Democrats, voters sue Maricopa County, state officials in voting debacle

The lawsuit against state and Maricopa County election officials details stories of people being forced to wait hours to vote in hard-to-find polling places that were short-staffed and under-supplied, which it claimed were all violations of voting rights. (Photo by Miguel Otárola/Cronkite News)

The lawsuit against state and Maricopa County election officials details stories of people being forced to wait hours to vote in hard-to-find polling places that were short-staffed and under-supplied, which it claimed were all violations of voting rights. (Photo by Miguel Otárola/Cronkite News)

 

Democratic groups and voters made good Friday, April 15, on their threat to sue state and Maricopa County officials for alleged civil rights violations in the March 22 presidential preference election that saw hours-long waits, among other problems at the polls.

The suit filed in U.S. District Court in Phoenix against the secretary of state and the Maricopa County recorder, among others, claimed the poll problems violated the Voting Rights Act and 14th Amendment.

The suit also targeted the attorney general’s office, saying a new state law making it a felony to turn in ballots for others violates the First and 14th Amendments. It was filed on behalf of seven individual voters, a Navajo representative, the state and national Democratic parties, the Democratic Senatorial Campaign Committee and the U.S. Senate campaign of Rep. Ann Kirkpatrick, D-Flagstaff.

They said the suit is necessary to protect the “precious” right to vote “and to prevent the continued disenfranchisement of thousands of Arizona voters – including specifically Arizona’s Hispanic, Native-American, and African-American voters – whose right to vote has been and will continue to be denied or unreasonably infringed upon.”

A spokeswoman for Maricopa County Recorder Helen Purcell said her office hadn’t seen the lawsuit and could not comment. Calls and an e-mail seeking comment from Attorney General Mark Brnovich were not immediately returned Friday.

But a spokesman for Secretary of State Michele Reagan said her office welcomed the litigation, even though officials there had not yet seen the filing.

“We welcome any investigation or inquiry to help get us to the bottom of what occurred,” said the spokesman, Matt Roberts. “There’s really nothing that we’re afraid of.”

Ms. Reagan’s office had much the same response last week, when the Justice Department requested documents as the initial steps into a possible investigation of the March 22 election. Those documents are due to be turned over to Justice by next Friday, April 22.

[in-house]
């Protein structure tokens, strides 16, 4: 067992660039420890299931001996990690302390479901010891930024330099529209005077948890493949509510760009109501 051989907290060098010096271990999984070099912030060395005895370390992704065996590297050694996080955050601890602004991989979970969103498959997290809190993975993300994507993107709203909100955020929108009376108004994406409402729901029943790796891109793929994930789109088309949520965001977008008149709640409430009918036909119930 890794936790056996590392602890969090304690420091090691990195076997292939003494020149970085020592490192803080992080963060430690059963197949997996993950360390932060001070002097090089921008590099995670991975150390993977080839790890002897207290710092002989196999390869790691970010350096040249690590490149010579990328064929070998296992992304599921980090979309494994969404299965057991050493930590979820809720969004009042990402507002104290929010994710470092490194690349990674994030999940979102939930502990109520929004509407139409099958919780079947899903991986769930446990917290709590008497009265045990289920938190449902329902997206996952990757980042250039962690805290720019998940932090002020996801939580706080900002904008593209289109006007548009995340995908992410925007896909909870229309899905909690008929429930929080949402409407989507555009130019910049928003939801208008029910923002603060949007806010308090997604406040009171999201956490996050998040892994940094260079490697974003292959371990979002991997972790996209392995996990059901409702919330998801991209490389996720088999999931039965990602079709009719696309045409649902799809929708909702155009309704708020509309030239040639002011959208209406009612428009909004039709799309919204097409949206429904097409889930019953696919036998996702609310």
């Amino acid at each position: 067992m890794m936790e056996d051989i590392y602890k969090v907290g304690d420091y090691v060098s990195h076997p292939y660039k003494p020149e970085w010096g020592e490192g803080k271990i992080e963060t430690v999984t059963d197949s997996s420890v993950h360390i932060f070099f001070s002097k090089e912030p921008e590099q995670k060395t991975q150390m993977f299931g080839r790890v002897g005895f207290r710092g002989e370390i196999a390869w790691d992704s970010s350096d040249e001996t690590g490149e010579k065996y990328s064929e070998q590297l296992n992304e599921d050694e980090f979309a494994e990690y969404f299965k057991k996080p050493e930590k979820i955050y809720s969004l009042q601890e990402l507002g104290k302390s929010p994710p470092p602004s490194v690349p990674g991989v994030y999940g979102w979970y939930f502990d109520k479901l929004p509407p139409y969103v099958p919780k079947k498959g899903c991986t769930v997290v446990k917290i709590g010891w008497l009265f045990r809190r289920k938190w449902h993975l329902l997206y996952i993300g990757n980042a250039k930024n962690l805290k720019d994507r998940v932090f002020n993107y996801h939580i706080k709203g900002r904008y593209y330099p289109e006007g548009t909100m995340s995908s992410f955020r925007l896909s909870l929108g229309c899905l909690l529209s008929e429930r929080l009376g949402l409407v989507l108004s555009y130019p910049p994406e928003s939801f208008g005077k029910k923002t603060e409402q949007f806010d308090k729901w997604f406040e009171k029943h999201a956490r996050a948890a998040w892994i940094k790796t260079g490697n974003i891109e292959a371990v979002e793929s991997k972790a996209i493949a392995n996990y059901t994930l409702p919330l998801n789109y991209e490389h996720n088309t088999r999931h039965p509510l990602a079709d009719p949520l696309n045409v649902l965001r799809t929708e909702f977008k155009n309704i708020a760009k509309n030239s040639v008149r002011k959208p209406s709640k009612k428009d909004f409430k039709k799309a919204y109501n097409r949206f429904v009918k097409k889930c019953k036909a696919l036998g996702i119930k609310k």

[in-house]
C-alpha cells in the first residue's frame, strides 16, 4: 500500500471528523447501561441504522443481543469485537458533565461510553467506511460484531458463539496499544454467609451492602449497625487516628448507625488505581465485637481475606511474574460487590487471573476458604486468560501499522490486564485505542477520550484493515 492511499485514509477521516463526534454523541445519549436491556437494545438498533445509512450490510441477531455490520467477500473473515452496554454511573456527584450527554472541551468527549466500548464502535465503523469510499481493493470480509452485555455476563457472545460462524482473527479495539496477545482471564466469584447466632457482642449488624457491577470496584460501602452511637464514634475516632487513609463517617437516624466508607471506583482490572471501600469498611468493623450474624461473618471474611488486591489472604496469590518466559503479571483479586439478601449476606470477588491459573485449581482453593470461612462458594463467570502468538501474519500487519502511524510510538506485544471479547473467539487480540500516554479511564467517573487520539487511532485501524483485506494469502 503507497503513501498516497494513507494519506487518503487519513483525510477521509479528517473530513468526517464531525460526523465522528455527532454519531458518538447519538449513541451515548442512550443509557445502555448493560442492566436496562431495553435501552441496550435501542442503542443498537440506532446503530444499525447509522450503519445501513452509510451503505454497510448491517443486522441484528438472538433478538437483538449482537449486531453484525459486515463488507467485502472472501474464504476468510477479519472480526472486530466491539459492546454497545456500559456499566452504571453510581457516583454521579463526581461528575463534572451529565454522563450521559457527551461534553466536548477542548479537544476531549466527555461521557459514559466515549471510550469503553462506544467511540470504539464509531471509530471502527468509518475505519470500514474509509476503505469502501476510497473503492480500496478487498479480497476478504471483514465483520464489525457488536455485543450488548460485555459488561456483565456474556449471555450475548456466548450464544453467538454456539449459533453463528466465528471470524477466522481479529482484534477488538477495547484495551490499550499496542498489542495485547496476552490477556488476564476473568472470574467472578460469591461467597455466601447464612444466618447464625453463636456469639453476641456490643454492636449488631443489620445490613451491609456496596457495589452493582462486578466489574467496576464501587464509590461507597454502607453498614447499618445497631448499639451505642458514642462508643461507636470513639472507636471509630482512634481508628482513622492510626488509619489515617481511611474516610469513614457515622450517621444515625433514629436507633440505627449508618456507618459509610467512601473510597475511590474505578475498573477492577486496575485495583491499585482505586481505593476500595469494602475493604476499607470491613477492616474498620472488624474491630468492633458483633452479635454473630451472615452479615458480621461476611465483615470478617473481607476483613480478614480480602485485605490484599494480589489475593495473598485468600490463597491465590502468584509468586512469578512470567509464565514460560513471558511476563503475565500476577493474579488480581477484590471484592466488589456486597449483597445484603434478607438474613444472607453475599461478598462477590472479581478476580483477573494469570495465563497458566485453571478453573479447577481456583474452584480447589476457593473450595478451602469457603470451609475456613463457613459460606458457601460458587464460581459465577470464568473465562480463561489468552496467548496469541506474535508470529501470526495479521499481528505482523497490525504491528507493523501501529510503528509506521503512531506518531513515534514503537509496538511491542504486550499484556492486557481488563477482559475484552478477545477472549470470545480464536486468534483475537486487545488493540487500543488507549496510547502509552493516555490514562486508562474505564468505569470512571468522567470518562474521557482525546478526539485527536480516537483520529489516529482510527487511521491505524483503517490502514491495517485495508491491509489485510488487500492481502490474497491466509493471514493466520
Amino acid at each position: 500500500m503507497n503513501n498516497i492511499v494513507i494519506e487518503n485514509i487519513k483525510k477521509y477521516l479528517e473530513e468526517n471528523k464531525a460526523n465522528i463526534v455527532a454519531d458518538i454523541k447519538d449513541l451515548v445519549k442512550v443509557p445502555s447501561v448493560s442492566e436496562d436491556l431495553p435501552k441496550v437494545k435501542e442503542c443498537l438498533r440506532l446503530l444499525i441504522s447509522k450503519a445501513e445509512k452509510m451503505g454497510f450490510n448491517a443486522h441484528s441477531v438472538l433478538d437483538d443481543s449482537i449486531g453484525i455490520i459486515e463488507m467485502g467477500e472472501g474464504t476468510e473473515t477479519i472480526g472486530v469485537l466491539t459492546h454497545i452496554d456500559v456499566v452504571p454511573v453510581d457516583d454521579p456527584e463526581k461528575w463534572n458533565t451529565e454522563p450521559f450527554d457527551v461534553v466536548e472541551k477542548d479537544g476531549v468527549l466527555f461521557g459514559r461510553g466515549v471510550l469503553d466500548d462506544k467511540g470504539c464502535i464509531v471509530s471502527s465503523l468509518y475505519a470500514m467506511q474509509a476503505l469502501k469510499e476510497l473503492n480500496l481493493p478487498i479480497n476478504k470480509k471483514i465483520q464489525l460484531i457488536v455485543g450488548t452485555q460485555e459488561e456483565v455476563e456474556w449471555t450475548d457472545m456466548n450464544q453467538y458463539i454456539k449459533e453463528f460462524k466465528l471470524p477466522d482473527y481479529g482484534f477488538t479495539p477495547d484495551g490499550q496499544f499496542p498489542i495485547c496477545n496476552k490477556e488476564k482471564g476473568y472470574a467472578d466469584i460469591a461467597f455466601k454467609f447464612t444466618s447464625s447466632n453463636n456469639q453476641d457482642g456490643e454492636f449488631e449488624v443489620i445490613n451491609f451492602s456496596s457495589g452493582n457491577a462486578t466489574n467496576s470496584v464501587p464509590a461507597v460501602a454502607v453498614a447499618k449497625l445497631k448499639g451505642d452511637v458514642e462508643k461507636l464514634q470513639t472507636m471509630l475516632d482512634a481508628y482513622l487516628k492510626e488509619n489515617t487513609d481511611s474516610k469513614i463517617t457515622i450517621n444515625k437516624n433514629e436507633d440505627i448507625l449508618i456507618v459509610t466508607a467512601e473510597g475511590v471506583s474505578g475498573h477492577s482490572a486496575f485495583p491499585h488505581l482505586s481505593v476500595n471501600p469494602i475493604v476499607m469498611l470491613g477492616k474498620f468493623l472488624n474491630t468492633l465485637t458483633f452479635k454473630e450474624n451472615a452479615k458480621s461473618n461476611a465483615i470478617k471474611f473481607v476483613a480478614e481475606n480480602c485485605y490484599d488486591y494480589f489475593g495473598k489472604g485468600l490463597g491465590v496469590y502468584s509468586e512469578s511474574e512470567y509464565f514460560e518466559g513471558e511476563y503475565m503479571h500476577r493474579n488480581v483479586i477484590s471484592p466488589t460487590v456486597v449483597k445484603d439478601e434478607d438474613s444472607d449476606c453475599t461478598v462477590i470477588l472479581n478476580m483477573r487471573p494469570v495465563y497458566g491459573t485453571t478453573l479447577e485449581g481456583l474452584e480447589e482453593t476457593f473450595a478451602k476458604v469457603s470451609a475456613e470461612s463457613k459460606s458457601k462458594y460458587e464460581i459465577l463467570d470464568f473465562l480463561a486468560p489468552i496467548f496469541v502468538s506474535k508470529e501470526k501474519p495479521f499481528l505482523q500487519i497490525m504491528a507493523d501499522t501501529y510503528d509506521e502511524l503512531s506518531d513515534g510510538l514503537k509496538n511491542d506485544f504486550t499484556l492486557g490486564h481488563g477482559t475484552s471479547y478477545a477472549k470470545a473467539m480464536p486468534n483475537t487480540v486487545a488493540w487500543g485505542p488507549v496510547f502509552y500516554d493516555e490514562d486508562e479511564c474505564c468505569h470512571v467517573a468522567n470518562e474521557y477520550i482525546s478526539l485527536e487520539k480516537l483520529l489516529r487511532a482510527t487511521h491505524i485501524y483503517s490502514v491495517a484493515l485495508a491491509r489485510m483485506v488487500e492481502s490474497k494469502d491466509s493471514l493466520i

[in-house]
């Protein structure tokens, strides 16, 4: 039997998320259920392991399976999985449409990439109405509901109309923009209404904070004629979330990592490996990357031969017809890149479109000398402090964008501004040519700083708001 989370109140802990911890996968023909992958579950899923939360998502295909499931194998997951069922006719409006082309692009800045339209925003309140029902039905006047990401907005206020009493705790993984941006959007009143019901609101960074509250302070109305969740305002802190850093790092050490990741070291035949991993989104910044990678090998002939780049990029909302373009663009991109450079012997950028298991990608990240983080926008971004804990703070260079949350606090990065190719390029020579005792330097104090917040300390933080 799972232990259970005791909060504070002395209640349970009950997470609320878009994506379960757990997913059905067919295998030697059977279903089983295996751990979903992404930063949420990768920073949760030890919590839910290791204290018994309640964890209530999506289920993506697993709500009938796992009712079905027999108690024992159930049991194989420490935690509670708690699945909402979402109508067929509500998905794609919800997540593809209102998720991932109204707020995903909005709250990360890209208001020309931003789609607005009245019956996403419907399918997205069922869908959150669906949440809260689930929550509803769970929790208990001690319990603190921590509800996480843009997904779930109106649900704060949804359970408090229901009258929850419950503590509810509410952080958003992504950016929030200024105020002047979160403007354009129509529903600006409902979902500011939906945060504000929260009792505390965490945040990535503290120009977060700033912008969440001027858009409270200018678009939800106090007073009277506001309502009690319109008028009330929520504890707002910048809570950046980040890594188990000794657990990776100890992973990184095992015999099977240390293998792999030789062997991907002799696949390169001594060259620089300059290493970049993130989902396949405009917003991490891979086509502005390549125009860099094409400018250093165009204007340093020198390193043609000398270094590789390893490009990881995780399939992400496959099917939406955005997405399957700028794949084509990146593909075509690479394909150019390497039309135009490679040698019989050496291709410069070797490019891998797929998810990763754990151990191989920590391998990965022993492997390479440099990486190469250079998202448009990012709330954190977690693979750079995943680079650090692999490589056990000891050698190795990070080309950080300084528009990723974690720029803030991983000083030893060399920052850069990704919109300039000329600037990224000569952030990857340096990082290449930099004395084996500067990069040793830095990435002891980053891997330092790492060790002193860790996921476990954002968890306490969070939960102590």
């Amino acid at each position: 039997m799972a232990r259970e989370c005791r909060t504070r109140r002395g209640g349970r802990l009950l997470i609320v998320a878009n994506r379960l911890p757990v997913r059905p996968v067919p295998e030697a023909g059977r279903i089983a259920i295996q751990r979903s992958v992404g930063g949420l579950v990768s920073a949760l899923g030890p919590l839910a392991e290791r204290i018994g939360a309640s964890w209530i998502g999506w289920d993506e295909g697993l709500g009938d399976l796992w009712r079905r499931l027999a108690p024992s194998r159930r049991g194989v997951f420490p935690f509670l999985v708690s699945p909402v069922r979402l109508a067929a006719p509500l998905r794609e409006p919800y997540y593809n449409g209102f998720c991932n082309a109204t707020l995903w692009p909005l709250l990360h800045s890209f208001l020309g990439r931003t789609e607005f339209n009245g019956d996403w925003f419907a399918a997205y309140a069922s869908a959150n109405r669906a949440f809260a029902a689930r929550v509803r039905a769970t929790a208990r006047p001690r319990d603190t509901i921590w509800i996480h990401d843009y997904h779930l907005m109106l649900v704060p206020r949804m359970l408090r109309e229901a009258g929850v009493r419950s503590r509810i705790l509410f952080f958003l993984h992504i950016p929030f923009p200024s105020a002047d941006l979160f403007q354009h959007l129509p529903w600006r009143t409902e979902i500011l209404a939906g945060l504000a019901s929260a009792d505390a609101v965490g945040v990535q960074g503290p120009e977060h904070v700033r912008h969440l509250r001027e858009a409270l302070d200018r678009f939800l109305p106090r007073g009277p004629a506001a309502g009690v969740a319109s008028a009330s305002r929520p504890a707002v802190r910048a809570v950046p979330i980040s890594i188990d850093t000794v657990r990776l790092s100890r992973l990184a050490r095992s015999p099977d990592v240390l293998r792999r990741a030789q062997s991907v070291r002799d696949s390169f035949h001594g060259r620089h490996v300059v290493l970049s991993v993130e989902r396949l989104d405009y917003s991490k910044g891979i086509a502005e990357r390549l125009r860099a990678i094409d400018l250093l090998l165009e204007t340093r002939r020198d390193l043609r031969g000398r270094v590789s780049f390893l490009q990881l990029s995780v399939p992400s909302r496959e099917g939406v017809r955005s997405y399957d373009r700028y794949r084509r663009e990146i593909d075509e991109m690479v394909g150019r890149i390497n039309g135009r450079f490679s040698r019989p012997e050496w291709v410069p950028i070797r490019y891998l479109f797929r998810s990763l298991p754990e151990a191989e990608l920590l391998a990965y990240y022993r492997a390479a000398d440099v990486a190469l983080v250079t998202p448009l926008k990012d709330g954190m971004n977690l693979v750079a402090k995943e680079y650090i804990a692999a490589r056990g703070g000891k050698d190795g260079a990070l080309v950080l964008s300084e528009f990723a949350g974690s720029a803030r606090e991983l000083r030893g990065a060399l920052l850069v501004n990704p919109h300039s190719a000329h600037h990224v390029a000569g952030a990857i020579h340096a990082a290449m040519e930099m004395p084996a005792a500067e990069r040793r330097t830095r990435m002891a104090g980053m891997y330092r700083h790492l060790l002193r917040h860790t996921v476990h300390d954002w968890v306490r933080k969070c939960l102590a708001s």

The lawsuit claims that minority voters were disproportionately affected in the March 22 elections. It pointed to a sharp reduction in, and poor placement of, polling places with limited parking, wait times of up to six hours, polling places that ran out of provisional ballots and general provisional ballot confusion that led to 18,000 of them being rejected.

The suit mentioned a hearing by the Arizona House Election Committee in which Ms. Purcell was asked if she considered the impact on minority voters when deciding where to put the large “vote centers” that took the place of precinct-based polling places. Ms. Purcell responded that she considered the county as a whole instead of paying attention to “specific areas,” the suit said.

“In other words, Ms. Purcell made no effort whatsoever to ensure that her decisions would not disparately disenfranchise minority voters in Arizona,” the suit reads.

The suit included horror stories from the individual plaintiffs, who told of waiting hours – in one case next to raw sewage that leaked onto the sidewalk and grass – casting ballots after midnight, waiting for centers to restock Democratic ballots, and missing the vote because of work and child obligations or a lack of parking.

In a phone interview Thursday about the pending suit, Ms. Kirkpatrick said a voter’s party, ethnicity, primary language or location should not prevent them from casting a ballot, saying the state needs to “remove these hurdles that disenfranchise voters.”

“I’m getting involved because someone needs to stand up for those voters who stood in line for hours or just couldn’t cast a ballot because they couldn’t afford to wait in line that long,” Ms. Kirkpatrick said.

– Cronkite News reporter Lauren Clark contributed to this story.

Editor’s note: Through partnership Independent Newspapers is publishing information provided by the Cronkite News.

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